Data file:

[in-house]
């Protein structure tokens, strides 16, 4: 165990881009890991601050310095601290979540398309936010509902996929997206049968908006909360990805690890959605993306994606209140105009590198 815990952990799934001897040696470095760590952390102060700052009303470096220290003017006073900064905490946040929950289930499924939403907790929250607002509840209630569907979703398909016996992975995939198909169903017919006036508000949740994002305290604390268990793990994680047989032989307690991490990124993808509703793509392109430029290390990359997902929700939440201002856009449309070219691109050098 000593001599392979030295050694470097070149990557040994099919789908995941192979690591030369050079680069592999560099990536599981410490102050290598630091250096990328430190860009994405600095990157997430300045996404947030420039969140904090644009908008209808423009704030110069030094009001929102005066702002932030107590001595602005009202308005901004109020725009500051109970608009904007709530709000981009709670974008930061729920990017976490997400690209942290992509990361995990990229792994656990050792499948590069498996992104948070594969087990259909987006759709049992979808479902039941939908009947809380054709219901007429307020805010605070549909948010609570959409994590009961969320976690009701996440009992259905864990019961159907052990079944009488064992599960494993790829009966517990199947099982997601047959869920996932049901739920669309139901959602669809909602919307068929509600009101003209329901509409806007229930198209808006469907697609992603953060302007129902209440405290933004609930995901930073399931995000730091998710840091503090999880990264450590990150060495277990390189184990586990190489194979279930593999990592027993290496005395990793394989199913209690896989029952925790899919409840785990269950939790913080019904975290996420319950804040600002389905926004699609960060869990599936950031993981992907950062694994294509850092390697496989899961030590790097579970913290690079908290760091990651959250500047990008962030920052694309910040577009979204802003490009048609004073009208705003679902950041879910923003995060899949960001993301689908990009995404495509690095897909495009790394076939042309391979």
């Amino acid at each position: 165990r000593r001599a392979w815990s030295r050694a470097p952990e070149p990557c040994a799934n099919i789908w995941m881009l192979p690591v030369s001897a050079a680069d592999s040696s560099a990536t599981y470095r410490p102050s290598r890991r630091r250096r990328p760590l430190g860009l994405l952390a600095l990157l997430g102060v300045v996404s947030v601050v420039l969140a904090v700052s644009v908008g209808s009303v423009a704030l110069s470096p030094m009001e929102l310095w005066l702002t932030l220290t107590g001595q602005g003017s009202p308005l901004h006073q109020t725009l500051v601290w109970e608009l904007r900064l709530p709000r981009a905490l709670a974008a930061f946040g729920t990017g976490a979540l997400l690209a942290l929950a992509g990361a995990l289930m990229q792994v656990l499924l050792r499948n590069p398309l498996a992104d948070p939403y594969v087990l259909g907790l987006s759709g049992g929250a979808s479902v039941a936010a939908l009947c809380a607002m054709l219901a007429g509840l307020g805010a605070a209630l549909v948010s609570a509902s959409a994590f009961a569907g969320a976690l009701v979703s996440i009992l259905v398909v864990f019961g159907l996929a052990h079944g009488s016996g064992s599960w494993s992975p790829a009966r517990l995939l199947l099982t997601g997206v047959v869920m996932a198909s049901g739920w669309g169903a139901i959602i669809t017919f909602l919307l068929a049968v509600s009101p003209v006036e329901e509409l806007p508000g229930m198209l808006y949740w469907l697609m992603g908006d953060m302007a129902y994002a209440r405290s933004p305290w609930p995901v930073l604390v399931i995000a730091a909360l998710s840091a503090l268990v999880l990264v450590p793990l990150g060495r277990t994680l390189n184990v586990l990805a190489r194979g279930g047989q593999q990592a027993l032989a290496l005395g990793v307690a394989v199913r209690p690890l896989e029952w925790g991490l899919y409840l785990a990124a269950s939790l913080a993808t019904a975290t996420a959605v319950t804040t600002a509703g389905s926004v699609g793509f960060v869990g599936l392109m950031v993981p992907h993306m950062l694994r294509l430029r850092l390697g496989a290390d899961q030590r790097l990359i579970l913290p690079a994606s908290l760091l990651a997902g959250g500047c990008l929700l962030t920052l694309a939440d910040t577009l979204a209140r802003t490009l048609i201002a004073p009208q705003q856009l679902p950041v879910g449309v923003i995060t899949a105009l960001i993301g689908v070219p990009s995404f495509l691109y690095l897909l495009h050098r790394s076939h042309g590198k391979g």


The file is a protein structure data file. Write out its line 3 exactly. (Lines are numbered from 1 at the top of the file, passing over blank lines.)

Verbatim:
């Amino acid at each position: 165990r000593r001599a392979w815990s030295r050694a470097p952990e070149p990557c040994a799934n099919i789908w995941m881009l192979p690591v030369s001897a050079a680069d592999s040696s560099a990536t599981y470095r410490p102050s290598r890991r630091r250096r990328p760590l430190g860009l994405l952390a600095l990157l997430g102060v300045v996404s947030v601050v420039l969140a904090v700052s644009v908008g209808s009303v423009a704030l110069s470096p030094m009001e929102l310095w005066l702002t932030l220290t107590g001595q602005g003017s009202p308005l901004h006073q109020t725009l500051v601290w109970e608009l904007r900064l709530p709000r981009a905490l709670a974008a930061f946040g729920t990017g976490a979540l997400l690209a942290l929950a992509g990361a995990l289930m990229q792994v656990l499924l050792r499948n590069p398309l498996a992104d948070p939403y594969v087990l259909g907790l987006s759709g049992g929250a979808s479902v039941a936010a939908l009947c809380a607002m054709l219901a007429g509840l307020g805010a605070a209630l549909v948010s609570a509902s959409a994590f009961a569907g969320a976690l009701v979703s996440i009992l259905v398909v864990f019961g159907l996929a052990h079944g009488s016996g064992s599960w494993s992975p790829a009966r517990l995939l199947l099982t997601g997206v047959v869920m996932a198909s049901g739920w669309g169903a139901i959602i669809t017919f909602l919307l068929a049968v509600s009101p003209v006036e329901e509409l806007p508000g229930m198209l808006y949740w469907l697609m992603g908006d953060m302007a129902y994002a209440r405290s933004p305290w609930p995901v930073l604390v399931i995000a730091a909360l998710s840091a503090l268990v999880l990264v450590p793990l990150g060495r277990t994680l390189n184990v586990l990805a190489r194979g279930g047989q593999q990592a027993l032989a290496l005395g990793v307690a394989v199913r209690p690890l896989e029952w925790g991490l899919y409840l785990a990124a269950s939790l913080a993808t019904a975290t996420a959605v319950t804040t600002a509703g389905s926004v699609g793509f960060v869990g599936l392109m950031v993981p992907h993306m950062l694994r294509l430029r850092l390697g496989a290390d899961q030590r790097l990359i579970l913290p690079a994606s908290l760091l990651a997902g959250g500047c990008l929700l962030t920052l694309a939440d910040t577009l979204a209140r802003t490009l048609i201002a004073p009208q705003q856009l679902p950041v879910g449309v923003i995060t899949a105009l960001i993301g689908v070219p990009s995404f495509l691109y690095l897909l495009h050098r790394s076939h042309g590198k391979g």